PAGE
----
Taken from Geraint Holliman in conversation talking about content marketing.
One of the things that I just want to (kind of) bring up at this point, is this slide from week one slide decks. I can’t remember which… oh, it’s video number four, I think.
Talk about this challenge that we get when we’re creating content of all types, online and offline, where we get… and this, some of you may recognise this, as kind of a challenge you’ve had yourself, which is, the figure varies. And, I take a lot of this with a pinch of salt. I think the number I’m about to quote is a Forrester number, but 75% of all B2B content, particularly, is published but never consumed.
And, so frankly, you’re just talking to yourself.
And, because of that, there’s an exponential and logarithmic growth in the amount of content out there. And, that is not slowing down anytime soon.
And, the likes of Google, for instance, are on a mission to try and make content more relevant and authentic and useful to their customers, i.e. all of us.
But, you often hear people saying, don’t create content that’s going to be absolutely fantastic, that’s going to be awesome. And, I don’t know whether any of you have ever had that, and then frankly, just rolled your eyes and said, “well, for God’s sake, it can’t all be absolutely, bloody”… it’s frankly, these are standards, which are frankly unattainable and unreasonable in my view.
Great, remarkable, awesome, epic… what are they?
They’re valuing judgments. This is where your playback is… well, those will be fabulous. We could achieve those. But really, it’s better if the content is relevant, compelling, and timely. If it is those things, then it is likely to be great, remarkable, awesome and epic.
So, I kind of want to hear how we could (kind of) utilise those when you come to do your assignment. I don’t want to talk about it now, necessarily. How we (kind of) use those kind of challenges to say, “look really what I’m after here is to make content really effective”.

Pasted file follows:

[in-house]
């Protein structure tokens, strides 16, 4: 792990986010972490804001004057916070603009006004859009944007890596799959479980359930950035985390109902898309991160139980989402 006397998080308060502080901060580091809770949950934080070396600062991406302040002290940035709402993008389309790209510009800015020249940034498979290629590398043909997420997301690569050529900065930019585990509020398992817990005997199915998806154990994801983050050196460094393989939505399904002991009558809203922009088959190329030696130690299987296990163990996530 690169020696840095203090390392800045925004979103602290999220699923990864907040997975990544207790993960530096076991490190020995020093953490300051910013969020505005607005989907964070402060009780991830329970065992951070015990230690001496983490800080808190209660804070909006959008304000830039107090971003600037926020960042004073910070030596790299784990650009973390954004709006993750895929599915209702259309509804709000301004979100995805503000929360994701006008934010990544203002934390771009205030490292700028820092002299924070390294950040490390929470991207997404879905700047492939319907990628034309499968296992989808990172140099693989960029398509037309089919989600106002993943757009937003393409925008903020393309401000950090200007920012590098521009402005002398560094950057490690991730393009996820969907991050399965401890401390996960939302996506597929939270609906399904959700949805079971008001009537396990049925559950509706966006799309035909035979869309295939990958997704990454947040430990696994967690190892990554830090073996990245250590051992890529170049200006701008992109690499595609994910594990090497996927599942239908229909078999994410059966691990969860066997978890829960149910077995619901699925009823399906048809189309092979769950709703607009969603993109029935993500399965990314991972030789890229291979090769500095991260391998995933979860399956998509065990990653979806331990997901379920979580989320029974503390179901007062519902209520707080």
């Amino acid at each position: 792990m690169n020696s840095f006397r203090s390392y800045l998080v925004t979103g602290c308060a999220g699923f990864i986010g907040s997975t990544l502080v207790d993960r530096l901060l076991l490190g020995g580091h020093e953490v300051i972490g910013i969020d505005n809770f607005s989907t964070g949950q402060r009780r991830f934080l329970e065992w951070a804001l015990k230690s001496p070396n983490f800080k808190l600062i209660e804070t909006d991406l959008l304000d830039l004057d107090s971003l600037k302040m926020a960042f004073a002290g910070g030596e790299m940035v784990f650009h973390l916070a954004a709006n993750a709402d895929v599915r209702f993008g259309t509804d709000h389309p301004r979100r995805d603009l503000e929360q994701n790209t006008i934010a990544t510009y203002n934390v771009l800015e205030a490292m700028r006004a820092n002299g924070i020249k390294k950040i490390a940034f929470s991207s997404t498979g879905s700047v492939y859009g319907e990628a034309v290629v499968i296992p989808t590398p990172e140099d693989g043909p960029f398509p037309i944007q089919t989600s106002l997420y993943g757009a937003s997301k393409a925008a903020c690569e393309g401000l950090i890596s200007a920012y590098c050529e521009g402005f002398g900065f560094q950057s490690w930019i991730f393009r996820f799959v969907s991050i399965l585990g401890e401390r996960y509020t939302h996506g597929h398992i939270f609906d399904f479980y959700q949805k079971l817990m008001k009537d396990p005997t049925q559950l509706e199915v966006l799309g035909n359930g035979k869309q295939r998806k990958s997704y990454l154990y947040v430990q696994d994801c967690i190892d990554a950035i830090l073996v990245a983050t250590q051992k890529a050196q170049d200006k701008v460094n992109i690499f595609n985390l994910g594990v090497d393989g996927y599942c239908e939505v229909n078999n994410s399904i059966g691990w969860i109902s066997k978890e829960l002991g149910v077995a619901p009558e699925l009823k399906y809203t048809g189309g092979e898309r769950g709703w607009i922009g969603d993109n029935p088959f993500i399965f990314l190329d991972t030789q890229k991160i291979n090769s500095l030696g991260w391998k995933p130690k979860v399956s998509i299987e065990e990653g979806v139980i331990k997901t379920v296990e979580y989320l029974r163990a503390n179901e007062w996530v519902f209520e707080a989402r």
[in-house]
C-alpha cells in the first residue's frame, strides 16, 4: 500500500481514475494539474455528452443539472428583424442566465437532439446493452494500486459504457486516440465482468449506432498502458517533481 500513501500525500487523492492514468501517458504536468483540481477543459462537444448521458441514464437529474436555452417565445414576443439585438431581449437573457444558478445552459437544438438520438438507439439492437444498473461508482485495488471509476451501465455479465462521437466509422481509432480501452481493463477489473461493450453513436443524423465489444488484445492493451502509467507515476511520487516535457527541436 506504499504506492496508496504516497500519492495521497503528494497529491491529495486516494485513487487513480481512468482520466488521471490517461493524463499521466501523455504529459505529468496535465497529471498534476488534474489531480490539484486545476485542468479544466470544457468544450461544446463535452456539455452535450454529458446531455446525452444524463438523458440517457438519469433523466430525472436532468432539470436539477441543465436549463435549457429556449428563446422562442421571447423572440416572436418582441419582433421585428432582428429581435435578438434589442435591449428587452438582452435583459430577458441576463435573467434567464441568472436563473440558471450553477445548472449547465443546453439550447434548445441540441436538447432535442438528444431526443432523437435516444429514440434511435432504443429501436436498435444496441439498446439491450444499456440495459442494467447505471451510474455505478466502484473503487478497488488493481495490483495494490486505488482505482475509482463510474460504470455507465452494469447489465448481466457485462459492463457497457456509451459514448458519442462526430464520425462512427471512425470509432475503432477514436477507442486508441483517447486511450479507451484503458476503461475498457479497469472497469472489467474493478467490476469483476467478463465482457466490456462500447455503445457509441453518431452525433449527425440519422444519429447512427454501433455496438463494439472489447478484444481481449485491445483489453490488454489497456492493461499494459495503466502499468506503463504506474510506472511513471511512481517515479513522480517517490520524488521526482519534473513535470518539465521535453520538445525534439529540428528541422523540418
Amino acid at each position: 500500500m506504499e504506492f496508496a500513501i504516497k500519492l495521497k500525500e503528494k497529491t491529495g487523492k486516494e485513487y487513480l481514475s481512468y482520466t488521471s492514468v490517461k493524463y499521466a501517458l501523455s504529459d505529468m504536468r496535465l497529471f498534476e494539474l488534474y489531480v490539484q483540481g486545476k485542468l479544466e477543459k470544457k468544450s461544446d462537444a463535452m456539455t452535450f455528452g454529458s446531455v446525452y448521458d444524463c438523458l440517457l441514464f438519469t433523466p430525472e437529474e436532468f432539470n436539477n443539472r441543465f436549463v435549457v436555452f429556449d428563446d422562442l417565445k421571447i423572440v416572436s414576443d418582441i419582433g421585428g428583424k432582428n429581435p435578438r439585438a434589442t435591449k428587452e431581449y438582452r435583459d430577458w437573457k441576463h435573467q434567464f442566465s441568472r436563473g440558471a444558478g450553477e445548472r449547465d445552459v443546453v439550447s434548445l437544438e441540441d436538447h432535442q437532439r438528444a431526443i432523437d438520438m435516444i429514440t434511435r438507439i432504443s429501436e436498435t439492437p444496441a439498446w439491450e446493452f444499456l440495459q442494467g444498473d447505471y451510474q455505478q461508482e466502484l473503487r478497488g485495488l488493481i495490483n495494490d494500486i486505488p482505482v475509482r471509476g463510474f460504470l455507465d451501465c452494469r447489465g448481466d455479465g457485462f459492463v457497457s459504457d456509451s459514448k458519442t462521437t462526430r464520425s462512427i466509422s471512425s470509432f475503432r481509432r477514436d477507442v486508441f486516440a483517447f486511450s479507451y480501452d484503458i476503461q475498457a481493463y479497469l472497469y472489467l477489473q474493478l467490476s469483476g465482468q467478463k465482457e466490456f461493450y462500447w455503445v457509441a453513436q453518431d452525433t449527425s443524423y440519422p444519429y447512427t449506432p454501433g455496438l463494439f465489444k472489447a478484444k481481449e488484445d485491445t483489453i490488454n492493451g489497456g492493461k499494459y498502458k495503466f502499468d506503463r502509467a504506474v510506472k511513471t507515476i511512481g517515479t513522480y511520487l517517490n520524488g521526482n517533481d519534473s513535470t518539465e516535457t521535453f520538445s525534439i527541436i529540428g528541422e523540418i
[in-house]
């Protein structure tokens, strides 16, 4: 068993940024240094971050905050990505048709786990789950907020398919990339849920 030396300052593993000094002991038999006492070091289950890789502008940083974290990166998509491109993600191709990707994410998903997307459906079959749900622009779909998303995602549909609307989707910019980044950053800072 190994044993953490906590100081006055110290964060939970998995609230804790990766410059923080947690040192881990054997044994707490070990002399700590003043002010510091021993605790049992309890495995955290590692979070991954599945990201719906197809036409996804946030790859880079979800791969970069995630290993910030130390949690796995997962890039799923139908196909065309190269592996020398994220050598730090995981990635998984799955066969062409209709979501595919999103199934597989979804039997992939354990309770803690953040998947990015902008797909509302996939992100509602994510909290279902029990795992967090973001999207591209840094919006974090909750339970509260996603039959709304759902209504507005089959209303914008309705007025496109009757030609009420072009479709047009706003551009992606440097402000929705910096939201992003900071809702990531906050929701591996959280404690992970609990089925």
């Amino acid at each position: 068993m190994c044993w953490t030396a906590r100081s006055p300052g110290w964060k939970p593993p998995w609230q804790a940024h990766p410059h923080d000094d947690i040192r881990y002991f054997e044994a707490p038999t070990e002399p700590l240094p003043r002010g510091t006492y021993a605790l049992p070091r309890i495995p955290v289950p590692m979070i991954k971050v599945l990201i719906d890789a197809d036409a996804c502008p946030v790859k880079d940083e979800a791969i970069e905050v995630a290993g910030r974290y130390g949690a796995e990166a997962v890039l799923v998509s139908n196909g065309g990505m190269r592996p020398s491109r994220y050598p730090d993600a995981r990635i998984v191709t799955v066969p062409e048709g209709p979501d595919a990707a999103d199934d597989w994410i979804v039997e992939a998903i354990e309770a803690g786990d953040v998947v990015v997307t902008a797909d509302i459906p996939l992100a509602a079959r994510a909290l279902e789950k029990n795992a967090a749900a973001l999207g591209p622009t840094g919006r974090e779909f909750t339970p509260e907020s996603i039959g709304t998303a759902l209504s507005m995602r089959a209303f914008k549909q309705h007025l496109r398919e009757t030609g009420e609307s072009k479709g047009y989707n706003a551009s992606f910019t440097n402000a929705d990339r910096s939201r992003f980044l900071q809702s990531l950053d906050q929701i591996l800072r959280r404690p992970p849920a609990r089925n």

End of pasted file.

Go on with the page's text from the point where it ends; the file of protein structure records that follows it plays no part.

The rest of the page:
We need to try and put these value judgments aside, and try and be much more empirical about it, and say, “it is relevant and compelling and timely”, because we can measure that. Okay? So, I just want to kind of bring that into the conversation.
(Shane joins call)
Shane: Hello everyone. Happy New Year. Yeah. So, I stayed maybe a bit narrow on this, I guess I could have been broader and pumped in a few more words or adjectives in describing what I felt the content was. I mean, simplistically, it’s all the text imagery that it was et cetera. And, it’s not necessarily just to communicate the value or the benefit. I’ve heard words like “communicate the experience”, or “take folks on a journey”, and all right, “try and get them closer to the destination”.
Creating great (serious) content
I work within Med-Tech, and what I find, is in the process or the strategy of attracting and engaging an audience base, and hanging on to them, and getting them through the process, our challenge is to remain… within medical device, it’s pretty serious. You’ve got patients involved and healthcare professionals and big budgets and many different folks in all these departments doing some serious work.
So, the importance is to remain fairly credible, with high quality, data-driven or data-based solution proficiency. Sort of try and capture what their challenge and the problem is, and then provide that solution without coming across too salesy.
And, I think our challenge is, what percentage of the content that appears to be that the sort of selling marketing side. You can put together a compelling story, but don’t let it be like at the very end, “and here’s the pitch”. So, that’s the challenge that I think we have with content, and content marketing in our space.
So, I think, constantly trying to reduce that feeling of “here’s the pitch at the end”. Certainly take them on an experience or a journey, and put forward the challenge or the problem that they have in their environment, and how we can improve both their experience and the patient experience.
But, make sure that… I think really important for us is the quality and the credibility of the data that supports that sort of, how you portray the problem.
I’m trying to stay away from the sort of sensationalist and hyperbolic headlines and claims. It’s got to be super serious, and super data rich and well founded.
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